Prevalence and pathology of lungworm infection in bottlenose dolphins Tursiops truncatus from southwest Florida

D. A. Fauquier, M. J. Kinsel, M. D. Dailey, G. E. Sutton, M. K. Stolen, R. S. Wells, F. M.D. Gulland

Research output: Contribution to journalArticlepeer-review


Parasitism of the respiratory system is a relatively common finding in stranded cetaceans; however, no systematic investigations regarding the severity, distribution, and clinical consequences of these infections in bottlenose dolphins Tursiops truncatus have been conducted previously. The present study determined the prevalence of lungworm infections in dead stranded (n = 22) and live bottlenose dolphins (n = 44) from southwestern Florida, USA, during the period from 2003 to 2005. Dead stranded bottlenose dolphins were necropsied and lungs were examined visually, by palpation, and histologically for lesions consistent with verminous pneumonia. When present, nematodes were counted, measured, and identified to species based upon their morphology. Dolphin feces and blowhole swabs were collected and examined for nematode larvae. Lungworm prevalence was 77% in dead animals (n = 22). The lesions in most cases were mild, chronic, and not the primary cause of death. Only 13% of dead animals examined had patent infections, with larvae present in blowhole and fecal cytology, and only 18% of animals had intact worms present at necropsy, with a geometric mean intensity of infection of 22.6 worms animal-1. Intact worms were identified as either Halocercus lagenorhynchi or Skrjabinalius cryptocephalus. The highest prevalence of active infections was found in neonates and calves, including 1 stillborn calf. For free-ranging animals, all blowhole swabs (n = 44) were negative, and fecal cytology (n = 22) showed a 3% prevalence of patent infection. Findings from the present study support the theory that bottlenose dolphins can be infected transplacentally by lungworms. The impact that such infections may have on neonatal survival is unknown; however, these infections could increase neonatal mortality.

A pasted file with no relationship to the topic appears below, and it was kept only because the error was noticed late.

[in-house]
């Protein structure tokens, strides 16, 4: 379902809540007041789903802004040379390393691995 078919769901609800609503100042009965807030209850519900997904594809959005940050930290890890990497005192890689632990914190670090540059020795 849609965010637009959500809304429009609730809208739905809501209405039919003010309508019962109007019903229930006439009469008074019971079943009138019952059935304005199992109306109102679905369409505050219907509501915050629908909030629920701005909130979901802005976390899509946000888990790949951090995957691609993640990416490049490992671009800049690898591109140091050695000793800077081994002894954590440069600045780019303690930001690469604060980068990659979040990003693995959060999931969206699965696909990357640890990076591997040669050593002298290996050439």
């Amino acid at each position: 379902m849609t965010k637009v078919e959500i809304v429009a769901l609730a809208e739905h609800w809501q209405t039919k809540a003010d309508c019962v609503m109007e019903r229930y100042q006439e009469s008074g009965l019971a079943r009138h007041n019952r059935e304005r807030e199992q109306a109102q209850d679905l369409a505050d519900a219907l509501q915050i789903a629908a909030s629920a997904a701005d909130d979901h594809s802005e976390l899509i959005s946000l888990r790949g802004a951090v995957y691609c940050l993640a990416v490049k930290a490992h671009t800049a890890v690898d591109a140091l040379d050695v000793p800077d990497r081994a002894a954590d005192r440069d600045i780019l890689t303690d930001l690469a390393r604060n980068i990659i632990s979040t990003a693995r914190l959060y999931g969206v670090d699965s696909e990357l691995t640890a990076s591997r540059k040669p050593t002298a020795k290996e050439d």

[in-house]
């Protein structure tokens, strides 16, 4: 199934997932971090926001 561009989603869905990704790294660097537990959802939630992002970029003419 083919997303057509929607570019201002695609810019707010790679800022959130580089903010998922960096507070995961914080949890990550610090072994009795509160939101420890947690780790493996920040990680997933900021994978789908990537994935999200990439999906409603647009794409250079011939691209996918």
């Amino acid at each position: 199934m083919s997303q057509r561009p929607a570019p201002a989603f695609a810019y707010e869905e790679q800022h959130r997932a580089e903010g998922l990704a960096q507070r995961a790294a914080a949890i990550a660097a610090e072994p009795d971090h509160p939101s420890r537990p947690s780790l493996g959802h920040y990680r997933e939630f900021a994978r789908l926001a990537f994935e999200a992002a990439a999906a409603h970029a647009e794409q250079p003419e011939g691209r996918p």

Original languageEnglish (US)
Pages (from-to)85-90
Number of pages6
JournalDiseases of Aquatic Organisms
Issue number1
StatePublished - 2010


  • Bottlenose dolphin
  • Florida
  • Lungworm
  • Nematode
  • Transplacental infection
  • Tursiops truncatus

ASJC Scopus subject areas

  • Ecology, Evolution, Behavior and Systematics
  • Aquatic Science


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